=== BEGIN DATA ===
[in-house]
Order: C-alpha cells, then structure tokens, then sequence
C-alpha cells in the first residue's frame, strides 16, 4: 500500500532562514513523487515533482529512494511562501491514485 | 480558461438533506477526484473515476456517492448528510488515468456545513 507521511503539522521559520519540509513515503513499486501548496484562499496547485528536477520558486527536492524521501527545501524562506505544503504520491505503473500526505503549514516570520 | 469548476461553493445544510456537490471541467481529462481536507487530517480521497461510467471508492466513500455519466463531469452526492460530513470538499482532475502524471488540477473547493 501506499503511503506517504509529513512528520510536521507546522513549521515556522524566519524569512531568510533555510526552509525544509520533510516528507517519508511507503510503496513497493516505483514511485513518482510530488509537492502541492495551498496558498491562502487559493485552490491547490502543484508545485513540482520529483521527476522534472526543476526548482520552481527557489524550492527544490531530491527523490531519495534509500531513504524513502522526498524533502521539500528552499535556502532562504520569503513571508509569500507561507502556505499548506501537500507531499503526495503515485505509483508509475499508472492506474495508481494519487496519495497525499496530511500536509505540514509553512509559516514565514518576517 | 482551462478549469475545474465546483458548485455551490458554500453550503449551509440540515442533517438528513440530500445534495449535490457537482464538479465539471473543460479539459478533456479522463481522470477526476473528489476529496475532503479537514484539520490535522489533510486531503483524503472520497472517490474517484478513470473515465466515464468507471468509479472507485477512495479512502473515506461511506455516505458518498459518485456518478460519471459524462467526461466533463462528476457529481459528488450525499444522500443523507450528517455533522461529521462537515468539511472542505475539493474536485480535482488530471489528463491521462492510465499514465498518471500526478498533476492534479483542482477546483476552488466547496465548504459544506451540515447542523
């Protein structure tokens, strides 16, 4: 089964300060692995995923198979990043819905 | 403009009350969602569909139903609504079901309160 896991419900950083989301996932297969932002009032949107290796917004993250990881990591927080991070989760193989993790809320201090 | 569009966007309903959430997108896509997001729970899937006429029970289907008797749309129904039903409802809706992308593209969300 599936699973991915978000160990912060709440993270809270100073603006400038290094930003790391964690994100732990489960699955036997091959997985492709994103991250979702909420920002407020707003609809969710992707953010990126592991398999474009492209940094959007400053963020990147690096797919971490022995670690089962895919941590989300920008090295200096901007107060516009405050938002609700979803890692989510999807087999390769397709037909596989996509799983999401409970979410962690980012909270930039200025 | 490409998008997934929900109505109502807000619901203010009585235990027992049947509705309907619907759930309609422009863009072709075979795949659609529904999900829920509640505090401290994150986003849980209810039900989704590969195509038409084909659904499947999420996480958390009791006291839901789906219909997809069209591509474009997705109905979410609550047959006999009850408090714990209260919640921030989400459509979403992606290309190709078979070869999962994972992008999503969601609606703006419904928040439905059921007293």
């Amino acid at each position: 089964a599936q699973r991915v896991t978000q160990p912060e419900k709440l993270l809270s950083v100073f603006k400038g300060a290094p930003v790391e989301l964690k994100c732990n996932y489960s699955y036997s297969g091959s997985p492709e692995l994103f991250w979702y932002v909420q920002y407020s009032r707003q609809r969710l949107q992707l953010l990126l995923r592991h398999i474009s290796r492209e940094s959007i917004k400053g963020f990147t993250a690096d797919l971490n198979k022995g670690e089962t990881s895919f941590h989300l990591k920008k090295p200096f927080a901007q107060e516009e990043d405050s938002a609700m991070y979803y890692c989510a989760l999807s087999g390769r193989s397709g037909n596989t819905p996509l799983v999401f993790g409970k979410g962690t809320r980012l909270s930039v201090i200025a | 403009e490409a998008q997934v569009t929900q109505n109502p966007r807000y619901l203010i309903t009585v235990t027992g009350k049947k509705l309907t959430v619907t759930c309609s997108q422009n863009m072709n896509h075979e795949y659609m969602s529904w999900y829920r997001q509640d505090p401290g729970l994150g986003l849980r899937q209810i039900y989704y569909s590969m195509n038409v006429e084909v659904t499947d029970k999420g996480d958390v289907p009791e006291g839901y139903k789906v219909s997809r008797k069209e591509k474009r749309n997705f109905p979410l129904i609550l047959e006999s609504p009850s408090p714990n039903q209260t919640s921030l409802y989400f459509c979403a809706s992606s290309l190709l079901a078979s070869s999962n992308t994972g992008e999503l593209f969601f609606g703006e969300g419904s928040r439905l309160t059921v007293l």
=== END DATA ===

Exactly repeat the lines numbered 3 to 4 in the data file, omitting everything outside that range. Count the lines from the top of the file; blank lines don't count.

C-alpha cells in the first residue's frame, strides 16, 4: 500500500532562514513523487515533482529512494511562501491514485 | 480558461438533506477526484473515476456517492448528510488515468456545513 507521511503539522521559520519540509513515503513499486501548496484562499496547485528536477520558486527536492524521501527545501524562506505544503504520491505503473500526505503549514516570520 | 469548476461553493445544510456537490471541467481529462481536507487530517480521497461510467471508492466513500455519466463531469452526492460530513470538499482532475502524471488540477473547493 501506499503511503506517504509529513512528520510536521507546522513549521515556522524566519524569512531568510533555510526552509525544509520533510516528507517519508511507503510503496513497493516505483514511485513518482510530488509537492502541492495551498496558498491562502487559493485552490491547490502543484508545485513540482520529483521527476522534472526543476526548482520552481527557489524550492527544490531530491527523490531519495534509500531513504524513502522526498524533502521539500528552499535556502532562504520569503513571508509569500507561507502556505499548506501537500507531499503526495503515485505509483508509475499508472492506474495508481494519487496519495497525499496530511500536509505540514509553512509559516514565514518576517 | 482551462478549469475545474465546483458548485455551490458554500453550503449551509440540515442533517438528513440530500445534495449535490457537482464538479465539471473543460479539459478533456479522463481522470477526476473528489476529496475532503479537514484539520490535522489533510486531503483524503472520497472517490474517484478513470473515465466515464468507471468509479472507485477512495479512502473515506461511506455516505458518498459518485456518478460519471459524462467526461466533463462528476457529481459528488450525499444522500443523507450528517455533522461529521462537515468539511472542505475539493474536485480535482488530471489528463491521462492510465499514465498518471500526478498533476492534479483542482477546483476552488466547496465548504459544506451540515447542523
């Protein structure tokens, strides 16, 4: 089964300060692995995923198979990043819905 | 403009009350969602569909139903609504079901309160 896991419900950083989301996932297969932002009032949107290796917004993250990881990591927080991070989760193989993790809320201090 | 569009966007309903959430997108896509997001729970899937006429029970289907008797749309129904039903409802809706992308593209969300 599936699973991915978000160990912060709440993270809270100073603006400038290094930003790391964690994100732990489960699955036997091959997985492709994103991250979702909420920002407020707003609809969710992707953010990126592991398999474009492209940094959007400053963020990147690096797919971490022995670690089962895919941590989300920008090295200096901007107060516009405050938002609700979803890692989510999807087999390769397709037909596989996509799983999401409970979410962690980012909270930039200025 | 490409998008997934929900109505109502807000619901203010009585235990027992049947509705309907619907759930309609422009863009072709075979795949659609529904999900829920509640505090401290994150986003849980209810039900989704590969195509038409084909659904499947999420996480958390009791006291839901789906219909997809069209591509474009997705109905979410609550047959006999009850408090714990209260919640921030989400459509979403992606290309190709078979070869999962994972992008999503969601609606703006419904928040439905059921007293």